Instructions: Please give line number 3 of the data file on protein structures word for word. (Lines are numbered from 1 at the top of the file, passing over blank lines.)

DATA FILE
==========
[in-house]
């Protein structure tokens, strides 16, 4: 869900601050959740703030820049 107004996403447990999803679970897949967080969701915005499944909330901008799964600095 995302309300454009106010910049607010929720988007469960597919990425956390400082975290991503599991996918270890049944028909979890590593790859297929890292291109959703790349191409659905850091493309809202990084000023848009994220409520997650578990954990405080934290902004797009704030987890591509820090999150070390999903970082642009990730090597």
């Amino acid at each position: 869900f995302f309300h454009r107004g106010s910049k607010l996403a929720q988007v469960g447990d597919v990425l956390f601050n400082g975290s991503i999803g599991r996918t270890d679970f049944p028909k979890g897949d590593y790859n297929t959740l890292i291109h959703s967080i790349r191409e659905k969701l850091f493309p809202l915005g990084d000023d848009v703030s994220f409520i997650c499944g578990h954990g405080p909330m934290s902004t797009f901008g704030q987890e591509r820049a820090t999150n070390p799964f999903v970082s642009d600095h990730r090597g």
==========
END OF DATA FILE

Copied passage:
């Amino acid at each position: 869900f995302f309300h454009r107004g106010s910049k607010l996403a929720q988007v469960g447990d597919v990425l956390f601050n400082g975290s991503i999803g599991r996918t270890d679970f049944p028909k979890g897949d590593y790859n297929t959740l890292i291109h959703s967080i790349r191409e659905k969701l850091f493309p809202l915005g990084d000023d848009v703030s994220f409520i997650c499944g578990h954990g405080p909330m934290s902004t797009f901008g704030q987890e591509r820049a820090t999150n070390p799964f999903v970082s642009d600095h990730r090597g």